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Philadelphia Live Arts Festival and Philly Fringe proves that its promise to provide quality, year-round programming to the region is in full swing. This Knight Arts grantee just brought the first ever “Robot-Human Theater” to Old City’s Christ Church Neighborhood House. Produced by Seinendan Theater Company and Osaka University Robot Theater Project, this innovative and ambitious performance confronts robots with live human actors. The result is an intriguing vision into what it means to be human, what it means to be a robot and what exactly makes an actor. Both performances are directed by Ozira Hirata, who joined the theatergoers afterward for a post-show panel discussion.

Robot-Human Theater: Sayonara. Photo by Tatsuo Nambu

Robot-Human Theater: Sayonara. Photo by Tatsuo Nambu

As the audience filters into their seats for the first act, entitled “Sayonara,” two women sit on stage in the dark, motionless, waiting for the play to begin. At the outset of the action, both remain seated and begin to have a discussion. They bounce intellectual and emotional concerns off of one another, eventually blossoming into a full-blown conversation about languages and poetry. Each recites poems in turn, in various tongues, and their dialogue gives way to a somewhat unnerving fact: the leftmost woman is no woman at all – she is an android. Purchased for the girl by her father, it is revealed that the she is sick and near death. Eventually, the exchange progresses to confront the weight of loneliness and what it means to be happy. All the while, we compare the two actors, and wonder what exactly the mechanical one may be feeling. Do androids think? Do they feel? Is this highly realistic figure perhaps a woman acting like a machine?

The second part of the first act smites any doubts as to the latter question when a repairman arrives to service the apparently malfunctioning android. He converses on a cell phone in Japanese, posing questions to his home office while also fielding inquiries from the robot. While the android seems fairly functional, it begins to repeat a few phrases and it is determined there is a problem. The serviceman asks if the android would prefer to remain ‘on’ during transportation, and the reply is affirmative. He hoists the female figure up onto his shoulder, the limbs stiff and inhuman, and exits the stage. Until the end of the scene, viewers seem to harbor at least a little doubt that this actor is a machine, but as the first act finishes, this definitive motion turns even skeptics into believers.

Robot-Human Theater: I, Worker. Photo by Tsukasa Aoki

Robot-Human Theater: I, Worker. Photo by Tsukasa Aoki

After the intermission, a couple takes the stage with a pair of robots for “I, Worker.” This time there is no question as to the robots’ nature – they are human in their general structure with arms and heads, but they are made from colored plastic, have wheels instead of legs, and large, curious eyes. By any definition, they are quite cute, and elicit a fond reaction from the audience, as opposed to the confusion and concern brought on by the android. One dons an apron and serves as the pair’s cook. The other helps around the house. Eventually it becomes clear that the man in this scene is unemployed, creating tension between him and his wife, and raising questions as to the robot workers. Does technology actually infringe on human workers by displacing jobs? While the couple’s life seems luxurious with robotic butlers, one cannot help but wonder what automatons may have ultimately led to the man’s joblessness.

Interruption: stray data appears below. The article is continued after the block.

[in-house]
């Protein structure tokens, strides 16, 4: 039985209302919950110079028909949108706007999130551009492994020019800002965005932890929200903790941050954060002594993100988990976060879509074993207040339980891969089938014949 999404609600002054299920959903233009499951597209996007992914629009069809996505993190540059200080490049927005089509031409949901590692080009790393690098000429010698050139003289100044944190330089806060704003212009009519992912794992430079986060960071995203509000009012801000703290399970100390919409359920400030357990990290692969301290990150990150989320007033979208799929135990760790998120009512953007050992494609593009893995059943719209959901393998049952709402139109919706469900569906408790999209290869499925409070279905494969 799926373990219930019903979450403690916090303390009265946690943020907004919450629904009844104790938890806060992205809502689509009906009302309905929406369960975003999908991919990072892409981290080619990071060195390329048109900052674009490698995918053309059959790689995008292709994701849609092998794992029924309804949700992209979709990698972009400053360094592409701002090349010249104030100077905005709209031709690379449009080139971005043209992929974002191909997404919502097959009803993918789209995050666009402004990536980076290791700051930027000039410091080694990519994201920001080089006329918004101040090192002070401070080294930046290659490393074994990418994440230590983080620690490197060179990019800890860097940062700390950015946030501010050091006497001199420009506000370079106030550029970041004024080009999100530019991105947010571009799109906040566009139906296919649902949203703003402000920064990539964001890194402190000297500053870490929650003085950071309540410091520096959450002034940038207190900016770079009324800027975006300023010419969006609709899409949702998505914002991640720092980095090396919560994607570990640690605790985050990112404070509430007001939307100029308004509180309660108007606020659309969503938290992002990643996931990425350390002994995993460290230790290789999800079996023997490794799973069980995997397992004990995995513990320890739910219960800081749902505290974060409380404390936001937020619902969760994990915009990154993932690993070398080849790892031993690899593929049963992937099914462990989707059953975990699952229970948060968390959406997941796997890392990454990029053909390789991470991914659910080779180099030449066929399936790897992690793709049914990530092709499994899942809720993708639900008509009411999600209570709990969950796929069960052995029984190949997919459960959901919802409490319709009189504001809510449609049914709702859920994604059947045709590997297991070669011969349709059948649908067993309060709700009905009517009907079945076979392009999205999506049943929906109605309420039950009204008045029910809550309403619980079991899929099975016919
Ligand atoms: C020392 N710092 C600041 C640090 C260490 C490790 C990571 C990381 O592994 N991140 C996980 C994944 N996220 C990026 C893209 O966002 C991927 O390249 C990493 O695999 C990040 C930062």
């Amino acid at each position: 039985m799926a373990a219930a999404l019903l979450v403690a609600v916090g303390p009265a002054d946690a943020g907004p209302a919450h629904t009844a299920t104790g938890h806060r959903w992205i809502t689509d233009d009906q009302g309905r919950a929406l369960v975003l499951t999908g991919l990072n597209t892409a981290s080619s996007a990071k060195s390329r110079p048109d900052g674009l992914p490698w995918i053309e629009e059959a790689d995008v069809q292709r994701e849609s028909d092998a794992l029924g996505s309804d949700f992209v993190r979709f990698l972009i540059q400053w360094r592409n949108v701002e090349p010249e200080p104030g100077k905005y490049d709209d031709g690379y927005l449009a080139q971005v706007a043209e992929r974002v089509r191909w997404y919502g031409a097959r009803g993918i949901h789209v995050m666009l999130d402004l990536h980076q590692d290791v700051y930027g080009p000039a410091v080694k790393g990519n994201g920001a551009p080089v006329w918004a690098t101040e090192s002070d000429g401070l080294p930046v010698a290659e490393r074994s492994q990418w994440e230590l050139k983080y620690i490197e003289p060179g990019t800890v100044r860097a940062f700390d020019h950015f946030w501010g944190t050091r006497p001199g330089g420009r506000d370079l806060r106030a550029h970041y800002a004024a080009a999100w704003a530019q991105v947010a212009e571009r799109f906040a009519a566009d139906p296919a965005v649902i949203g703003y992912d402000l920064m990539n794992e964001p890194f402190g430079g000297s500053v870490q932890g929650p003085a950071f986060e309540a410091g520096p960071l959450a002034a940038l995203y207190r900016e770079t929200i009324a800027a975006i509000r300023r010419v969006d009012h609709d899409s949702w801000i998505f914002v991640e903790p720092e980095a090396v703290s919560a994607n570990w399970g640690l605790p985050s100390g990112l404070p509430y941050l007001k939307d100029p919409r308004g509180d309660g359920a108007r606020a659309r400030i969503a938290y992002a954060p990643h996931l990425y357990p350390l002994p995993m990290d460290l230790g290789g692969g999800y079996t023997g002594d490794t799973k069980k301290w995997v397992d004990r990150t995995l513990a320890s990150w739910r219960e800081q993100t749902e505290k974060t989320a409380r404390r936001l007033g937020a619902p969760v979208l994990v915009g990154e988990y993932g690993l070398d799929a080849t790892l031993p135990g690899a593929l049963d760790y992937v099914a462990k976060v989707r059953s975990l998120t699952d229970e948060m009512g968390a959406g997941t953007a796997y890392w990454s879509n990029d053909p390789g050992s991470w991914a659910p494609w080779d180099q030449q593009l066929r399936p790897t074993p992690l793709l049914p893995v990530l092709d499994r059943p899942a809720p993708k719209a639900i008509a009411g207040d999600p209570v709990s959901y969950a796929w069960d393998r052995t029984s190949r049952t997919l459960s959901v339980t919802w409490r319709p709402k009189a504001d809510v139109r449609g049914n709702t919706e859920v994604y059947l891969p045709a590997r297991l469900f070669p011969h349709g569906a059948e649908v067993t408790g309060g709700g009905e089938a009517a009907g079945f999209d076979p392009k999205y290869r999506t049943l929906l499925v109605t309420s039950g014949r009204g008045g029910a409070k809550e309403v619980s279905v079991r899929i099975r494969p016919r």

Near the end, the wife leaves to go watch the sunset without her husband. When the man asks one of the robots if the sunset is beautiful, it replies that, by human standards, it most probably is. The man chuckles at the question he asked the machine, and he leaves the two robots alone together. Their final exchange concludes in an open-ended fashion, leading the audience to believe that the robot indeed found the sunset appealing, at least in some way. By the end of an act which led us to believe these facsimiles were merely workers, we are suddenly struck by the idea that they may be sharper than we first imagined.

If anyone was concerned about a Terminator-style takeover or technological singularity, don’t fret. These robots require sensors, pre-programming, and remote control for proper functioning. While they appear to be acting completely on their own, the Oz-like hands of the director guide them the entire way. Even if they are not fully autonomous, these strange Japanese creations, along with their human counterparts, provide a deep and complicated intrigue into their existence and our own.

The Philadelphia Live Arts Festival and Philly Fringe: getinfo@livearts-fringe.org; www.livearts-fringe.org.

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